Uniquely engineered for use in NAS (Network-Attached Storage) and RAID (Redundant Array of Independent Disks). An ideal solution for personal cloud setups for home users, or larger arrays in the office. WD Red drives are designed to work together and deliver "fast speeds and data mirroring", capable of withstanding the demands of an always-on environment, such as the high temperatures and vibration in NAS enclosures or the multi-user access of an office server array.
WD Purple is an exclusive range of drives that have been specifically designed to meet the demands of video surveillance systems. With technology that enables 24/7 recording and rewriting, the high capacity WD Purple HDDs have been developed for the industry and enable HD recording and reduced frame loss with WD's AllFrame proprietary tech.
WD Gold is the de-facto enterprise and corporate storage solution, designed for use in small business data arrays, and built for 24/7, continuous data access, reads & writes.
Western Digital or Seagate?
Reddit loves a good punch-up between manufacturers, and if you need any convincing of that you just need to look at the Intel vs. AMD arguments that surface at least once a month.
There are, naturally, many different factions in this comparison, which include gamers, creators, professionals and even the light home user who wants to store photos and budget spreadsheets. The most popular reason for a customer to ask our team this question, however, is the price-performance aspect.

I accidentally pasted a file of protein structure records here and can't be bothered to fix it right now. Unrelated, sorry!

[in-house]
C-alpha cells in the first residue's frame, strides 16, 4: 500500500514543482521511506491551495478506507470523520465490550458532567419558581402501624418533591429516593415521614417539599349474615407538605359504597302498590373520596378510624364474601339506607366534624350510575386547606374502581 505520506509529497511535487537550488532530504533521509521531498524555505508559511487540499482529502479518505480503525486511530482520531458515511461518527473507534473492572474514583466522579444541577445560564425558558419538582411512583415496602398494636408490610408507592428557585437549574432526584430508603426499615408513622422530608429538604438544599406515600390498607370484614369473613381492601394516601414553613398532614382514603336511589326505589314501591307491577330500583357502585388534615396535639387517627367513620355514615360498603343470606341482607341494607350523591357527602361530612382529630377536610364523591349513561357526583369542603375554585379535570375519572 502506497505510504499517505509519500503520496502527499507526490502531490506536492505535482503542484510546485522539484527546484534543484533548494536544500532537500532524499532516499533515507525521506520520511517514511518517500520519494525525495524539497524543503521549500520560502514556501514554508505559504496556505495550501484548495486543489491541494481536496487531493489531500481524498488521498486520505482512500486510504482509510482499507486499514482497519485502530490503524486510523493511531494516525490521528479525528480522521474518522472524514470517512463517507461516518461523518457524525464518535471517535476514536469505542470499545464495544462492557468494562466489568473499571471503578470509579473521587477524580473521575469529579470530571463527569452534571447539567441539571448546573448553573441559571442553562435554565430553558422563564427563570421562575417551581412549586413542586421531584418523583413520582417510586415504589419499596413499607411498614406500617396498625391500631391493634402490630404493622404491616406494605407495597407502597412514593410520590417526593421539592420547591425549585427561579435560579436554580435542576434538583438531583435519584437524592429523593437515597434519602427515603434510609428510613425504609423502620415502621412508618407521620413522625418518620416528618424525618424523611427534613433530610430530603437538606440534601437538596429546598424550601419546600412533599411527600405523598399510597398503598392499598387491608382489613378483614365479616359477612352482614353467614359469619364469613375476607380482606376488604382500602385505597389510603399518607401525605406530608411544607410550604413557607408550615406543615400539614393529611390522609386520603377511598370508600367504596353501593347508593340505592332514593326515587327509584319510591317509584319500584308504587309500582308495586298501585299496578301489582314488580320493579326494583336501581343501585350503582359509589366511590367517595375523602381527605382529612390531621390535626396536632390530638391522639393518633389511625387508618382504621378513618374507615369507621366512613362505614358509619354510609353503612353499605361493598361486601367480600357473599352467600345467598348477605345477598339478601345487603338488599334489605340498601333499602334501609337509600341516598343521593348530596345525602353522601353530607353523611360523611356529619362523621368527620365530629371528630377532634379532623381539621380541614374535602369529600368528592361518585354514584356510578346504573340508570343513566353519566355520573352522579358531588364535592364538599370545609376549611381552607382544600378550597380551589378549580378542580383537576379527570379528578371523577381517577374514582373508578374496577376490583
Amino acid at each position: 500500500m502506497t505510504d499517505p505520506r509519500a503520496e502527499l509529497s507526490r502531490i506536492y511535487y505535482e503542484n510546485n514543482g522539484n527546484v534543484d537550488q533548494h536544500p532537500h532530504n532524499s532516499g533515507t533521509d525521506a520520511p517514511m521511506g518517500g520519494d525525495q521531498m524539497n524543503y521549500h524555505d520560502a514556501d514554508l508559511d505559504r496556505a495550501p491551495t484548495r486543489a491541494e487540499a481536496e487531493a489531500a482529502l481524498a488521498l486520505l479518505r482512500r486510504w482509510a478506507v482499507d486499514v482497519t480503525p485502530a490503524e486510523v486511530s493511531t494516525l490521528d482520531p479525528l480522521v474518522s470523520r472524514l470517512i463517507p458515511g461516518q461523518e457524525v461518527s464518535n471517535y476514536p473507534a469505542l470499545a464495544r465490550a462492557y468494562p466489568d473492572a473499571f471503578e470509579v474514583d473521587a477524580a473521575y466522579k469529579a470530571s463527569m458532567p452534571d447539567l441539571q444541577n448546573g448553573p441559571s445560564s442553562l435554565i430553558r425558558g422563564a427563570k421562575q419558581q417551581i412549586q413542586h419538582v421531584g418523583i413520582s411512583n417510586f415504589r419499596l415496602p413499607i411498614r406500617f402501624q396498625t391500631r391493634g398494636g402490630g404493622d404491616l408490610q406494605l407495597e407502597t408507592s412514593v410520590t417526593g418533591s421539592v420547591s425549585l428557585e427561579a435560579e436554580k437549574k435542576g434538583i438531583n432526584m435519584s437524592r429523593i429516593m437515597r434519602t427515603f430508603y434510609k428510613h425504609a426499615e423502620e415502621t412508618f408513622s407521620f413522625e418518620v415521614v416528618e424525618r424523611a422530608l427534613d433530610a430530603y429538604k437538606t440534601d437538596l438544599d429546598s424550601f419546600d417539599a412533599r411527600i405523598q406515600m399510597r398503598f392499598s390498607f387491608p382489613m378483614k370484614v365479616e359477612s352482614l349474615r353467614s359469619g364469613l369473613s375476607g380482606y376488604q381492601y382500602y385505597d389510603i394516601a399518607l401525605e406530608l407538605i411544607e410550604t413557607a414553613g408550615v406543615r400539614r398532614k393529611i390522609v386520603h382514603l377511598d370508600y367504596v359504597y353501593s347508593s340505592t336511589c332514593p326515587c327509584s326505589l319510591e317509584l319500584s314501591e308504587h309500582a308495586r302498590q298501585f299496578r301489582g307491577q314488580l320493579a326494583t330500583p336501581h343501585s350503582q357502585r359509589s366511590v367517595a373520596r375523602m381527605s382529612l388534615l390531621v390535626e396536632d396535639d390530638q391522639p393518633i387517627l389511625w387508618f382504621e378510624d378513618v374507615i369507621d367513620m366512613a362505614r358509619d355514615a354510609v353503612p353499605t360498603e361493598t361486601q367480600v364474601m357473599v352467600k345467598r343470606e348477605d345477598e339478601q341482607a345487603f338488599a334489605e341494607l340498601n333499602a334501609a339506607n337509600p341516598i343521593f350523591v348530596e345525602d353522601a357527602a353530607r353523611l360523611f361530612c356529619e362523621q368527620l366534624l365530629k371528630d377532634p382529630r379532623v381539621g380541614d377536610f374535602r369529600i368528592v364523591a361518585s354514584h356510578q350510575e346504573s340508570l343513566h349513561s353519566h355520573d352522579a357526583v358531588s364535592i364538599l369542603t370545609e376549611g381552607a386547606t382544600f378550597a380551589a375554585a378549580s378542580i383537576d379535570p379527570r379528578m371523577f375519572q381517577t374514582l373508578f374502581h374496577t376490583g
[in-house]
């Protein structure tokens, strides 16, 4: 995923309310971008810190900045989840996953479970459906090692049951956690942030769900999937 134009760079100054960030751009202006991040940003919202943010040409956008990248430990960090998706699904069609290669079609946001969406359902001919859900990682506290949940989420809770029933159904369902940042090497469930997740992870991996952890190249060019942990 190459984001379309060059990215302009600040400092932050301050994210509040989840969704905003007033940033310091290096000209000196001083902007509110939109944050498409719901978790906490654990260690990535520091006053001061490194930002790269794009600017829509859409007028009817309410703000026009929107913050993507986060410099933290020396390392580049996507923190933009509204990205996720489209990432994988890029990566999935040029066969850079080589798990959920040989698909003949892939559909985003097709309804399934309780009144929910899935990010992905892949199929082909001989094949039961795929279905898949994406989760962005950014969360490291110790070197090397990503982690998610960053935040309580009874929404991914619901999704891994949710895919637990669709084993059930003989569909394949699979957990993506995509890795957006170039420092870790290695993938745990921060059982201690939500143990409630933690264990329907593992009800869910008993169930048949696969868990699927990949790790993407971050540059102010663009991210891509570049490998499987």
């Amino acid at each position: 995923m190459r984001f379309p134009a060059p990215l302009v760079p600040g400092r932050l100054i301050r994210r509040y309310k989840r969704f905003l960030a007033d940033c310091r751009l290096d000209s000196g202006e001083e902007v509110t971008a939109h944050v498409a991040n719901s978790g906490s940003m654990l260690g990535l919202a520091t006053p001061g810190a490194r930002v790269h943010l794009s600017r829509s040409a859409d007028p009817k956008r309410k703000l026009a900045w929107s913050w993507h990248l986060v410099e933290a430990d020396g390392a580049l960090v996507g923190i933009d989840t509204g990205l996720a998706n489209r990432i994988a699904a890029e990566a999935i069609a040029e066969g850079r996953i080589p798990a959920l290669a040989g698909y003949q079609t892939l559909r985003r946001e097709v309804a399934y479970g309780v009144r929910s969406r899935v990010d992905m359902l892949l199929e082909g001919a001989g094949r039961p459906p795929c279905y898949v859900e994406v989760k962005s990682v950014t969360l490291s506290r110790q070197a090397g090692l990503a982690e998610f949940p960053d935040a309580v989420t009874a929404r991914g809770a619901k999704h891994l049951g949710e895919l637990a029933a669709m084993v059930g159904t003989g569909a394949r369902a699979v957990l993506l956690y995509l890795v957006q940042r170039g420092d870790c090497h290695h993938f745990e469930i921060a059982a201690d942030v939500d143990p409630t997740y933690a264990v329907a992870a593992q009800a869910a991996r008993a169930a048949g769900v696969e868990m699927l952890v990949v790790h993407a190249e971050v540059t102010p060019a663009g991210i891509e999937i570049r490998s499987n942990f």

Price-Performance = Western Digital
For the select few, price is no object. For most of us, we want the best performance per pound spent, and as the price per terabyte continues to drop in the SSD market, this is getting less difficult to achieve. Back in the early 2000s, it was not uncommon to see somebody laugh at you for having both an SSD and a HDD setup in your gaming PC, and wonder if you had robbed a bank to pay for your storage.
Now, Western Digital are one of the leaders in the industry at driving down the cost of solid state technology by investing in and upskilling thousands of its factory workforce, and increasing productivity with robotic testing, and futuristic logistics systems. Instead of maximising company gains alone, WD have figured out the formula for storage world domination, and that lies in pushing savings out to consumers and meeting the changing needs of the industry.
Understanding the market
With the gaming industry alone worth around £150 billion in 2021, ensuring just that one segment is taken care of has put WD at the top of most component lists.
As an example, even a casual gamer needs to be able to have both an SSD and HDD in their rig to maximise performance and practicality. An excellent recommendation would be a WD_Black SSD accompanied by a WD Blue SATA HDD. The SSD stores the operating system and most-played games, while the HDD takes care of long term and large capacity storage. Western Digital offer affordable drives for both use cases, which makes them the perfect candidate for DIY hobbyists or custom gaming PC retailers. This common sense approach to market segments is why WD will usually win out on the price-performance aspect.